This graphic novel is thrilling and suspenseful. But unlike other graphic novellas, also incites a conversation of significance. There are many layers of morality included within the pages, but the nucleus is centered in the manner of which society forces women into miniscule boxes of politeness, domestication and subservience. Bitch Planet is set in a future Earth, where men reign supreme and women are meant to listen more and speak less, dress in an appropriate and attractive fashion, and be completely submissive to the men in their lives, especially their husbands. Within the context of this new future world, the planet is now run by a group of morally corrupt Caucasian men who enjoy being referred to as “The Fathers.” The Fathers set the laws for how they believe women are supposed to walk, talk, dress, and behave. It reminds me of the scene in Eddie Murphy’s Coming to America, in which Prince Hakeem is asking his future princess bride, of whom he has never met, what types of things she enjoys doing in an effort to get to know her better. He asks her questions like what type of food does she like, and what type of music does she like. But her reply is always the same, “Whatever you like.” The men in Bitch Planet would have adored her. Her only goal was to please her prince.
She had been taught since birth to ignore her own thoughts and feelings and to instead think only of her future husband. In essence, she was, “compliant”. A term used in the book to describe a woman who followed the rules set forth by The Fathers. Lisa, on the other hand, the woman Prince Hakeem eventually fell in love with and married, would have been sent to Bitch Planet. Bitch Planet is a women’s prison, supposedly on an uninhabitable planet, a fact in which, I assume, the fathers hope will keep the women from escaping. The women in Bitch Planet have been judged and sentenced for being “non-compliant” with the rules and expectations set forth by the men in their lives or “The Fathers” who run the world in this satirical novel.
If a woman is not living up to her husband’s expectations in the bedroom or the kitchen, she could be sent to Bitch Planet. If she is overweight or considered unattractive, she could be sent to Bitch Planet. If she was transgendered or lesbian or masculine in appearance, she could be sent to Bitch Planet. So pretty much every woman you know would be there for one reason or another. Most of the women on Bitch Planet have refused to be subjected to the male’s fantastical version of what she should be. And therefore, have decided to fight back by whatever means necessary, including violence. The prisoners are constantly being abused and sexually assaulted by the guards at the prison, who are both male and female. The main characters of the book are far from docile. They are fighters, strong, and regularly taking and dishing out physical punishments.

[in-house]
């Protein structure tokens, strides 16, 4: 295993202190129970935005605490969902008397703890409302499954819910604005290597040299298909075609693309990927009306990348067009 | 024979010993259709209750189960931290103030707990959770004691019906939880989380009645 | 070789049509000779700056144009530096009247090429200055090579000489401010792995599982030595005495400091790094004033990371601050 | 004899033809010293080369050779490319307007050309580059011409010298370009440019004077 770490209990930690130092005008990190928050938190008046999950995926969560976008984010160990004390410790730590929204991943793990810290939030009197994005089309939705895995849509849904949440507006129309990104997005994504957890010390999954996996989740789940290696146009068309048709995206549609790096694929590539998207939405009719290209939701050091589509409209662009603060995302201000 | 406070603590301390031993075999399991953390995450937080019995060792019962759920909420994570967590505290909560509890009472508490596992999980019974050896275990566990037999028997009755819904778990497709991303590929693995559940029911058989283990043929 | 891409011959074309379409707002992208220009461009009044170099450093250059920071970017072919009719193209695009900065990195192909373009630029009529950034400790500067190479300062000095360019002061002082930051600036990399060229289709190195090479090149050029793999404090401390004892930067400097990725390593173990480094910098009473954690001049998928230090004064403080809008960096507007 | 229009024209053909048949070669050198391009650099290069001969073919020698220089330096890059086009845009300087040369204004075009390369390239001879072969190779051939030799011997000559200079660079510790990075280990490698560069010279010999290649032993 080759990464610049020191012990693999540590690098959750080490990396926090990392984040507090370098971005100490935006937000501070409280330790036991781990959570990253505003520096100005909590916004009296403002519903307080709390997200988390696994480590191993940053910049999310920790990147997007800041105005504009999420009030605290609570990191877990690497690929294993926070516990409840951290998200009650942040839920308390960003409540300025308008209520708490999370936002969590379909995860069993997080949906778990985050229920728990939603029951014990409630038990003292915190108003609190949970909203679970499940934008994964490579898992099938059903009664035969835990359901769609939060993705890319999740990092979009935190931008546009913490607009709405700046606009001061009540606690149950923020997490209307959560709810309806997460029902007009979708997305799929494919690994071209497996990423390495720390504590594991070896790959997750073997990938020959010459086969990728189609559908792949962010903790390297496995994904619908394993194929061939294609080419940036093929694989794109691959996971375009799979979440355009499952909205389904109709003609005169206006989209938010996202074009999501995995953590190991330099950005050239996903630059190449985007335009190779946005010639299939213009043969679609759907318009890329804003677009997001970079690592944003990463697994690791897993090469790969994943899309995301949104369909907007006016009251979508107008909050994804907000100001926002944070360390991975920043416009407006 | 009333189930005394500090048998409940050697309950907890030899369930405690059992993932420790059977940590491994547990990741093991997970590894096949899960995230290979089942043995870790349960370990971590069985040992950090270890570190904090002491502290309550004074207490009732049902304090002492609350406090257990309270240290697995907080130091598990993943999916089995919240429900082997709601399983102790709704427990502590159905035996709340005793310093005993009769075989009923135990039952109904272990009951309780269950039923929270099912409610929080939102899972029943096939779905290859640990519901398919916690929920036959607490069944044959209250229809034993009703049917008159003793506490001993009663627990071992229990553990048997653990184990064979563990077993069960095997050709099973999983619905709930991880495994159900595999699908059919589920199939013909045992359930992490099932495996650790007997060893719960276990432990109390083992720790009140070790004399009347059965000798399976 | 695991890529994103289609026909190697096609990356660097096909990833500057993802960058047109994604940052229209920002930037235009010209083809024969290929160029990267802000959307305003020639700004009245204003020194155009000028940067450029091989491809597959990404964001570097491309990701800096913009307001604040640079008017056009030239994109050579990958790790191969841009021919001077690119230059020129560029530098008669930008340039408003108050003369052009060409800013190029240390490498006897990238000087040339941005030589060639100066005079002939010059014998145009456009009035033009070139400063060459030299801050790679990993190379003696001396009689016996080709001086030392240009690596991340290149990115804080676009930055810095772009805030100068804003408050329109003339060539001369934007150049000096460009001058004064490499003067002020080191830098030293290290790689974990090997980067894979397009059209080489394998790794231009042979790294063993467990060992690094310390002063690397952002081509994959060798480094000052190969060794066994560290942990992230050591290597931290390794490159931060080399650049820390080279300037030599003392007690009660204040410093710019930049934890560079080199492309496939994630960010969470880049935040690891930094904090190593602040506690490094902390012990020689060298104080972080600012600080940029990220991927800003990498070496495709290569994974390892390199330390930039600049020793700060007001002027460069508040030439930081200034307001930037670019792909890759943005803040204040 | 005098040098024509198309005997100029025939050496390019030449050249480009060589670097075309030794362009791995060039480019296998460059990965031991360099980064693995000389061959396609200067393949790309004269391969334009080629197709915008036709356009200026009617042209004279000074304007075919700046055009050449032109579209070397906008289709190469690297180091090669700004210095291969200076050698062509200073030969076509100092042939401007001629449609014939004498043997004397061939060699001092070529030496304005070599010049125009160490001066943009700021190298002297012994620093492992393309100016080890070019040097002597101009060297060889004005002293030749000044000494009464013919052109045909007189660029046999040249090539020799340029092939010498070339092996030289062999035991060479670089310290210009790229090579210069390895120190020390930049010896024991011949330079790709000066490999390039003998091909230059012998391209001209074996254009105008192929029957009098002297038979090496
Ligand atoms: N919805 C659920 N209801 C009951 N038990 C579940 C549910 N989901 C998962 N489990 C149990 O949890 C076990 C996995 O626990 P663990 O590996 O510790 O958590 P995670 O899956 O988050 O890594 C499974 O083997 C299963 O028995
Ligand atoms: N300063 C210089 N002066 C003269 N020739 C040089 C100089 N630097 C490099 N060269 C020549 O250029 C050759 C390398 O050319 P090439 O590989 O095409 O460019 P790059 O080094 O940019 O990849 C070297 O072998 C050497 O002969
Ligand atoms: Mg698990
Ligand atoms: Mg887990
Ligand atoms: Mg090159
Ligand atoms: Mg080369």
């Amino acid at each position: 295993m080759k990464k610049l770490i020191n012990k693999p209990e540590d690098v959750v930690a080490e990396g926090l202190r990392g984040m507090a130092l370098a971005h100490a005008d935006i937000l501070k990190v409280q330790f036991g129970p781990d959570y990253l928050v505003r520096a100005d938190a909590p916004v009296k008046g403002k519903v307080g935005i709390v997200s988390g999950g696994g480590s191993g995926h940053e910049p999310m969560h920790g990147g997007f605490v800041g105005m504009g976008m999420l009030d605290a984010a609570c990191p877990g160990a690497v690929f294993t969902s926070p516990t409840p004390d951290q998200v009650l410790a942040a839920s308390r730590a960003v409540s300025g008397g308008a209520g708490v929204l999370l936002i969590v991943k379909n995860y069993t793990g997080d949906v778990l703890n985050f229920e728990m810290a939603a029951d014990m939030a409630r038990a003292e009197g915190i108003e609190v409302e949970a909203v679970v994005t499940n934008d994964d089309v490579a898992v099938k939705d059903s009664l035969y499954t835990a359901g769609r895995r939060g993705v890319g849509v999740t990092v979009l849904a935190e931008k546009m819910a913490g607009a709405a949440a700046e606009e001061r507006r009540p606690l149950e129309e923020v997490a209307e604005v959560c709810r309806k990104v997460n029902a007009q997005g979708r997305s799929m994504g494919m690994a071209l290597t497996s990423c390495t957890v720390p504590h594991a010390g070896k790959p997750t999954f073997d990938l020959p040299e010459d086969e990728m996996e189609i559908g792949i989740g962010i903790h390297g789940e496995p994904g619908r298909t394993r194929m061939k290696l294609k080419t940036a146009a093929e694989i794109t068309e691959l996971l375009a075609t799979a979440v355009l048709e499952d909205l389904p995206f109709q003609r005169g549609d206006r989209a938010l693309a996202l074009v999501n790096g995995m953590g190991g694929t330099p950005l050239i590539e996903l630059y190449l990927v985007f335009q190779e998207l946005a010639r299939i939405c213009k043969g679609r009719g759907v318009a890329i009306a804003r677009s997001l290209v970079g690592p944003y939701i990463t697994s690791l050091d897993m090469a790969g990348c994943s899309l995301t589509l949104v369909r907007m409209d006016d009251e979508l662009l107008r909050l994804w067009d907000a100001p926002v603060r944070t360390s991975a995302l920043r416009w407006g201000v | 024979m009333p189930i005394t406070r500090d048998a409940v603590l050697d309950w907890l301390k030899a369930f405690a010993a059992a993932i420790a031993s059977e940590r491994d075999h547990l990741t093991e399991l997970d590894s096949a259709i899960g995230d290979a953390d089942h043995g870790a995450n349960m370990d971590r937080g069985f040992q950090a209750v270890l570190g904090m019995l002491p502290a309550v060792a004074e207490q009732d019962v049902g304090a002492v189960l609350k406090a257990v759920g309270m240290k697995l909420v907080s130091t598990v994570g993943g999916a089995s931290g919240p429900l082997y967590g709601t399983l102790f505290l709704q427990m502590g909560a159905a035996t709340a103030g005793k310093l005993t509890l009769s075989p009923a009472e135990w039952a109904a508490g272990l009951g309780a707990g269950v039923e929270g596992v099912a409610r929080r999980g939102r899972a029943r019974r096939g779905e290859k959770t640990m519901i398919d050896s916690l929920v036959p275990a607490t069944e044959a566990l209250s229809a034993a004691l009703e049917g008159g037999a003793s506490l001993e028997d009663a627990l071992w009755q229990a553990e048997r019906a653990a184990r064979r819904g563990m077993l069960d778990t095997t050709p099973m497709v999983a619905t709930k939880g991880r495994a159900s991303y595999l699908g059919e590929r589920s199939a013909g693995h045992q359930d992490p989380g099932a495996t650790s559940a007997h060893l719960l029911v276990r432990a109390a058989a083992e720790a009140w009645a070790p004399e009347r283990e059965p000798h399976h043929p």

One of the things I enjoyed most about this read were the “ads” and newsletters that are placed throughout the book. Within these ads, women are given advice on how to better please their husbands, or how to act and look more pleasant. The “ads” are satirical and hilarious, however, they can also be gut wrenching as you examine how some of these same social constructs have affected you in your own life. Here is an excerpt from a fictional ad for a fictional product called Agreenex in book one:
Be the you HE likes. Good to be around, any time, any day. Agreenex helps. It doesn’t change your circumstance, but it keeps you from caring. Because without thoughts, feelings, or inconvenient opinions, you’re more fun to be around. So, use Agreenex. Isn’t he worth it? (And if he kicks you out, where will you live? Do you really think someone will give you a job? Look at you.) Agreenex, because he’s sick of your shit!
This ad and others like it found throughout the book, have a bifold effect. Firstly, they share greater insight into the setting of the book and how women are viewed in this patriarchal society. Secondly, it forces the reader to delve deeper into our current social system and contemplate on how we view women in our current society.
There certainly has been a double standard when it comes to fair compensation, roles in the home and in the workplace, and with regards to sexuality. Women who dress in business suits, run companies, and don’t make apologies before giving orders are seen as bitches, while men are seen as bosses. Women who use men for sex without wanting a commitment are seen as being promiscuous, and referred to as sluts and tramps; while men are seen as simply sowing their oats. Women routinely are paid less than their male counterparts in most professions. And are constantly picked over for promotions or management positions. There is no “good ole gals club.” There are only strong women who work extra hard to get to the same point as their male colleagues.